TOM JONES may not be the worst movie to take home the Academy Award for Best Motion Picture, but it certainly is in the running for being the most ineptly directed. Tiresomely clumsy and terminally long-winded, this so-called rollicking comedy barely merits a legitimate smile, let alone any laugh-out-loud moments of glee. Under Tony Richardson's amateurish direction, the film suffers from having little sense of comic timing, a lack of the astute use of editing or camera placement or even the slightest hint that the famed director had ever been behind a camera before.
It is easy to see what Richardson was going for; he wanted to cut the historical epic as a genre down to size. The austere, pretentious, pompous Hollywood-style history lessons that were once a staple -- and a symbol of what in Hollywood passed for class -- were often humorless and self-aware of just how "important" they were. With actors giving solemn, coldly pious performances, the characters they played were placed on pedestals as being morally and intellectually superior to the commoners who served them -- and who sat in the audience watching. TOM JONES' purpose -- if indeed it has a purpose -- is to show that the nobility was no better than the peasant class -- other than maybe having lived in a slightly better quality of squalor.
So be it -- but by the same token, big deal! The tendency of the movies to alternately worship and mock the rich and powerful has always been a given. There isn't much here that hadn't already been made fun of before (and better) in the period parodies made by Danny Kaye or Bob Hope. Or for that matter, the Three Stooges. The best you can give TOM JONES credit for is being a forerunner of the snob-and-slob comedies of later generations; move the story to contemporary Beverly Hills and cast some refugee from "Saturday Night Live" in the Jones part and you'll have a modern day CADDYSHACK. I mean is Hugh Griffith's over-the-top vulgar nobleman really much different from the below-the-belt nouveau riche vulgarians that made up Rodney Dangerfield's film career?
The simple-minded attack on the upper class is nothing new or different, but that wouldn't matter if the film itself were, well, funny. It's story is the standard picaresque adventures of a young rogue's life among his social betters -- jazzed up with all the cheap sexual innuendoes, mistaken identities and misunderstandings that farce requires. For the most part, the film seems to be a desperate attempt to blend the gritty realism of the various European "new waves" with the orchestrated anarchy of the Marx Bros. -- while not succeeding at doing justice to either. It is like a rough cut made up of poorly chosen outtakes; instead of a work of slick, carefully crafted chaos, it is comprised of one poorly staged scene after another, a soundtrack of disconnected voices and a droning narration that always seems to be describing missing material. Impressed with Richardson's use of silent movie gimmicks (title cards, speeded up action, iris fade outs, etc.), the film critics of the time lavished the film with praise for being new and fresh -- by using tricks that even then were old and cliché!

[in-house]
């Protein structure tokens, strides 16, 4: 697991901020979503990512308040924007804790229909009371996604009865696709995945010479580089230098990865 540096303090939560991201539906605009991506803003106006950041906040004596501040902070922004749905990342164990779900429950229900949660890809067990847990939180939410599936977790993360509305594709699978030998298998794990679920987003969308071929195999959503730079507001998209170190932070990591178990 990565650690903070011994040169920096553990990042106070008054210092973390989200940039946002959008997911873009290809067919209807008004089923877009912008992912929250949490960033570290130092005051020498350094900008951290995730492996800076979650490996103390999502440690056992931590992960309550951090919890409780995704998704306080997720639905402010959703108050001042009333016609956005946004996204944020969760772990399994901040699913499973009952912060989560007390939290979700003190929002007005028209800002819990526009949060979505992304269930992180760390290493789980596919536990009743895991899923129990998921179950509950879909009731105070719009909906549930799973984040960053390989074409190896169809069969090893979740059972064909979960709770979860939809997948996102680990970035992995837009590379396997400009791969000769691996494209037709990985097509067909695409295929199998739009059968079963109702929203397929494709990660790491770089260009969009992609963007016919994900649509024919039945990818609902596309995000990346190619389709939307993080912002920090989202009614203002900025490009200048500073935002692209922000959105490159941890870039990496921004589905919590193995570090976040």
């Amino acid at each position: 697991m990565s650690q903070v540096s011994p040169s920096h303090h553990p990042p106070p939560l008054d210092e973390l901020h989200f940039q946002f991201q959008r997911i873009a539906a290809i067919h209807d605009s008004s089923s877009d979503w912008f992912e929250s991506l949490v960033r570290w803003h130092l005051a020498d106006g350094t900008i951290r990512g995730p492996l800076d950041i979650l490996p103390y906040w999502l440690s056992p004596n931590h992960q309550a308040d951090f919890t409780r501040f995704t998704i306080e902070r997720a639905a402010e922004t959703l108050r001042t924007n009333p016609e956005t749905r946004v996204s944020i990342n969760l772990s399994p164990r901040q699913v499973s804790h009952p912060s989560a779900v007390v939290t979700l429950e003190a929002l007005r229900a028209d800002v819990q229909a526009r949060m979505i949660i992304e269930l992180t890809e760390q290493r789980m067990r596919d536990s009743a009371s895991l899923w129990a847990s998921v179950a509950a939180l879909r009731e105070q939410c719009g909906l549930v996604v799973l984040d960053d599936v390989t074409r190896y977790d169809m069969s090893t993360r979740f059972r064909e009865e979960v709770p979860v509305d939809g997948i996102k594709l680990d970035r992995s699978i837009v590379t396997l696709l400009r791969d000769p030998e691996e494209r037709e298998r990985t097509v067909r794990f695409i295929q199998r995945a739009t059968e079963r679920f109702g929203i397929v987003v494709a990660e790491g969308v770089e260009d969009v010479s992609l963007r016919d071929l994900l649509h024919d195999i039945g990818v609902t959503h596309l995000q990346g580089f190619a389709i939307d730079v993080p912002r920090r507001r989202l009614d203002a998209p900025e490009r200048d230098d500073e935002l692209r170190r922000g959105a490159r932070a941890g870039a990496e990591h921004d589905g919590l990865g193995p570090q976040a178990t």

The cast of distinguished British stage notables tend to mug for the camera as if they were in a Jerry Lewis movie. Even Albert Finney in the title role fails to give any real performance, his character is jerked from scene to scene by circumstance rather than by dramatic motivation. Indeed, lovingly photographed as though he were in a spread for a fashion magazine, Finney has never looked so unrelentingly handsome and dashing -- and, yet, been so vacuously lacking in personality. Amoral and callow, there is little reason to care for Jones' fate other than the fact that he is so gosh-darn pretty.
Even granting that 1963 was a remarkably weak year for movies, TOM JONES' winning of the Oscar (among several other prestigious awards) is a puzzlement. These things rarely go to comedies, unless it is perceived that they somehow represent something groundbreaking (like ANNIE HALL or AMERlCAN BEAUTY). Yet, even if TOM JONES was seen as some sort of bold departure from the norm, it didn't stop the Academy from soon going back to form and giving their top prize to such stiff, shallow and self-important historical epics as A MAN FOR ALL SEASONS, CHARIOTS OF FIRE, GANDHI, THE LAST EMPEROR, THE ENGLlSH PATIENT, BRAVEHEART and GLADIATOR -- all of which carry at least some glimmer of high-tone British superiority. So I suppose that even the thinnest patina of British class somehow, in their eyes, raised this low-brow mess to the level of high-brow social commentary. Or worse, art.